There are certain steps you should do when you leave a job, and Sam (not his real name) knew them all. He just didn’t follow them. I thought it was odd when my mid-monthly Life Back West mailer bounced from his work address, but it would not be the first time that an e-mail bounced […]Read More
Tag: Oh the Places You’ll Go
My thoughts for the future, though, have stayed somehow optimistic. It’s in part having lived a few decades to have seen some ups and downs, and in part it’s personal temperament: if you can figure out a way to do something, it’s simply a matter of execution. While it’s a quality that can come across as overconfidence, it’s really a matter of having figured something out. To crib a line from a Buddhist saying, “If we are facing in the right direction, all we have to do is keep on walking.Read More
What often makes great leaders and business managers possible is that they are “right time, right place, and right skills” for that moment, and at their impactful best when they have the fortune of being able to signal by appearance or manner that change is imminent. If they can get traction – rather than being derailed early – great things are possible. Great leaders are rarely like their predecessors because conditions are seldom static.Read More
In case you missed it, yesterday – April 15th – the US major league baseball teams honored Jackie Robinson , who in 1947 on that date became the first player of color to play in US major league baseball. All players yesterday wore the same number – Robinson’s #42 – as a way of honoring […]Read More
This week’s April 13th Fortune Magazine (on newsstands now, online in around 10 days) identifies tactics that they believe work in the current job market. Many will sound familiar from readers of the nine-part “Choose Me” Hire Me! series from the Life Back West blog.Read More
One of the challenges for someone being interviewed for a job, or considered for any other opportunities for that matter, is how to be accurate, honest, and not torpedo your chances. It’s can be a curious dance: one part forward, two parts weaveRead More
It might be nice – albeit less interesting – if job hunters interviewed successfully once and kept that role for the balance of their life. The reality for most is different.
The truth of the matter is that most of us over the years end up kissing lots of frogs –warts and all – to find roles that work well for us. No trying, no finding.Read More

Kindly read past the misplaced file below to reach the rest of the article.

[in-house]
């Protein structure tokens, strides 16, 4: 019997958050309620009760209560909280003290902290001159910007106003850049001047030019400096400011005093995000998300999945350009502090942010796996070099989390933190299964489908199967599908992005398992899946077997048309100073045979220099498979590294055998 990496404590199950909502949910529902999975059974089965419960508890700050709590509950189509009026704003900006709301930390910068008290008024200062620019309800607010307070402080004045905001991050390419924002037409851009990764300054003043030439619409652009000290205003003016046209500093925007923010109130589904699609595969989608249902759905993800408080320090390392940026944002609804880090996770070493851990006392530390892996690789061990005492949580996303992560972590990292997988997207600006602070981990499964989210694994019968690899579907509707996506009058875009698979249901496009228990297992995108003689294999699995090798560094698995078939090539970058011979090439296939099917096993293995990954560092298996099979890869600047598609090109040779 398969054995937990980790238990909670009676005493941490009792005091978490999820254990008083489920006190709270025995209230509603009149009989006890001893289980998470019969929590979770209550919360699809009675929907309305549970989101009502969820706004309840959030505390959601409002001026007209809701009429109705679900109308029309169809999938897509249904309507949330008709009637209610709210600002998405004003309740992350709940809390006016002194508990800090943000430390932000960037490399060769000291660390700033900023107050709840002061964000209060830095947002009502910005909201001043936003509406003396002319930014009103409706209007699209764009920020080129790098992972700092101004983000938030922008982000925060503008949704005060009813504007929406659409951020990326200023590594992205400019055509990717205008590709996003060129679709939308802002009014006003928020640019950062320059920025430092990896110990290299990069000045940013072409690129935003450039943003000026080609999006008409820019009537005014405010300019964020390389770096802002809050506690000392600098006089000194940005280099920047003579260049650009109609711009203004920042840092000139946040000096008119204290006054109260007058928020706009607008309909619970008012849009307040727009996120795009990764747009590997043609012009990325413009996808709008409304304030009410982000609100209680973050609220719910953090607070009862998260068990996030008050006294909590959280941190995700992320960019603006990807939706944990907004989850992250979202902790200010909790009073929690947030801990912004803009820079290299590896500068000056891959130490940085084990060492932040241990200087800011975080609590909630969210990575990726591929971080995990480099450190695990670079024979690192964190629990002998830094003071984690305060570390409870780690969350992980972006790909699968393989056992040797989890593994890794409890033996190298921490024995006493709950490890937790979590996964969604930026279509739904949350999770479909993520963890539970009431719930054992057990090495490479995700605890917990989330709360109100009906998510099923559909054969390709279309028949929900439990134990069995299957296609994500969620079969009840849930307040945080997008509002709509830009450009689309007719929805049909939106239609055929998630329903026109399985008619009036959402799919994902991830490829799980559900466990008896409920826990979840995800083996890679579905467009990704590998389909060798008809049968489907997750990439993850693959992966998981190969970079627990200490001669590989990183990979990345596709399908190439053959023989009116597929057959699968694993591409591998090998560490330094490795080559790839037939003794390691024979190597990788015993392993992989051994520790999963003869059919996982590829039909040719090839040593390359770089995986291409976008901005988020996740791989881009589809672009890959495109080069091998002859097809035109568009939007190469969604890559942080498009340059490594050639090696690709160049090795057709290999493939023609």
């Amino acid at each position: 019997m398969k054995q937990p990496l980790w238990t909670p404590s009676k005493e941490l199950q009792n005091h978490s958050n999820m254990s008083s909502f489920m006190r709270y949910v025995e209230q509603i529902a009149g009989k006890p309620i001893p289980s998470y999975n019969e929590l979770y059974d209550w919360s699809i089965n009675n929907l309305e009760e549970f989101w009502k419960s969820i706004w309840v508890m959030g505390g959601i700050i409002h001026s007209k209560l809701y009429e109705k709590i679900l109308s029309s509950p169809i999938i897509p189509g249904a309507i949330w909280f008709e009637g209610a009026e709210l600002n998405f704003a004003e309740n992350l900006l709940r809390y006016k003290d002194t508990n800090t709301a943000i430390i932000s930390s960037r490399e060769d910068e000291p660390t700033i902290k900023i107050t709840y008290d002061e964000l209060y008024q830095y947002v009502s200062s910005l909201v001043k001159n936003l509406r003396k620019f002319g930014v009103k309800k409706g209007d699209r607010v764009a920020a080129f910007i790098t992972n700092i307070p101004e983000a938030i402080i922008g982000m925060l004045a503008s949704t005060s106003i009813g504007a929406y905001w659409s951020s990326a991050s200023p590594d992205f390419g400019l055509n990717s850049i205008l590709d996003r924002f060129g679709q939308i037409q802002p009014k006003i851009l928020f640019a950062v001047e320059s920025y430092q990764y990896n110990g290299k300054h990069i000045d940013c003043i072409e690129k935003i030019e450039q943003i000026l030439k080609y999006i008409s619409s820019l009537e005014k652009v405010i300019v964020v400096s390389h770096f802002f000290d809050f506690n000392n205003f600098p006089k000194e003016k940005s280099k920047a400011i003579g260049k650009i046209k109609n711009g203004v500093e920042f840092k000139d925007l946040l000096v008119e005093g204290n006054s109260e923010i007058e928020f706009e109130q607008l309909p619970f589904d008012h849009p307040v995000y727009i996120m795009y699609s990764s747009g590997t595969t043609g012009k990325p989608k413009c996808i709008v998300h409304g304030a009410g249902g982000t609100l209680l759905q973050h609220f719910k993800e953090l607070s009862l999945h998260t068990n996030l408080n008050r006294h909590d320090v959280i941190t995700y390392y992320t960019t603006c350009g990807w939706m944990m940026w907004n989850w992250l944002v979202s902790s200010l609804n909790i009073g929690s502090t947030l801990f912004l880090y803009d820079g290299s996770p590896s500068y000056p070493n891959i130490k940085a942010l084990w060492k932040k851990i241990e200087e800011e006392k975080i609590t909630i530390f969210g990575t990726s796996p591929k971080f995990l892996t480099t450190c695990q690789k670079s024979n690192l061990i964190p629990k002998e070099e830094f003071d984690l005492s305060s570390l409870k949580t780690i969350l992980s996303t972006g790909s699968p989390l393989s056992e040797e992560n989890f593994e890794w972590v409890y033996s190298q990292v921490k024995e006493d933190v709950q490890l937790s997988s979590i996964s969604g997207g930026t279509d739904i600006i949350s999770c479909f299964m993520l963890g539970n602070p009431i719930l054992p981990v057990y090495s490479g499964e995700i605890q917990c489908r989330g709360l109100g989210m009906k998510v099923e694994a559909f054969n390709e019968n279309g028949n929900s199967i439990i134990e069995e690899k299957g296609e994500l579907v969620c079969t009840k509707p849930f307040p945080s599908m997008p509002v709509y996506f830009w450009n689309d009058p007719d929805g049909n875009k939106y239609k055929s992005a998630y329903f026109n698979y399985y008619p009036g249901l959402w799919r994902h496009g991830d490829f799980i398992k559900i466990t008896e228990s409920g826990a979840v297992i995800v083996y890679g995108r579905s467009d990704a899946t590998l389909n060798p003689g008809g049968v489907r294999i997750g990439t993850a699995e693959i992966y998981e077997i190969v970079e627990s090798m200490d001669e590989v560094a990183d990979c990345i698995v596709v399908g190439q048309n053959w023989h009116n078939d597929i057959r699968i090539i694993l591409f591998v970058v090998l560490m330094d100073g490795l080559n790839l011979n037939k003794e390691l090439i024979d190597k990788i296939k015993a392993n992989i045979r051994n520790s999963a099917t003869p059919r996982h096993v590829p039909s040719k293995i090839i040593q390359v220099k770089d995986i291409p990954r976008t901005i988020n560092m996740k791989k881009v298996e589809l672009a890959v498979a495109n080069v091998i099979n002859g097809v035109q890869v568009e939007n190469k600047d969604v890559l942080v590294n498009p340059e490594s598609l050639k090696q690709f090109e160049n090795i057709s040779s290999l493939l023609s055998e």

It’s Late at the Candidate Pub: Part 8 – “Last Call” – of the nine part series “Choose Me, Hire Me!”[/caption]
Like looking for a spouse / partner when you hear some loud form of biological / life clock incessantly ticking, the scent of desperation is something that job candidates should avoid. That vibe evokes caution on the part of would-be-employers, and can torpedo promising job opportunities.
For people who are locked into job hell, “between jobs” or just plain out of work, the feeling of despair may feel inevitable. It’s not.
Part of that palpable sense can come from generating no other options – a sort of waiting by the phone (or checking e-mail as the case may be) hoping you’ll get summoned for an interview. Instead – for those people who are constantly working informational interviewing (see Part 2 of this series) activities and options continue to be generated while you continue to network.
I don’t want to minimize the frustration and dead-ends that may occur: it is possible, particularly in smaller areas and smaller job markets, to top out - to have met with anyone and everyone who is appropriate to meet. But if you don’t want to succumb to the malaise of the Seussian “Waiting Place ”, what do you do?
If you are working for pay at a job, keep doing research. In particular, take a look at analogues to the type of work you were considering (purchasing contract management instead of building negotiations management for example) as sort of a brand extension project. It may open up a whole new set of networks and people to meet as you explore a Plan B approach to your job hunt.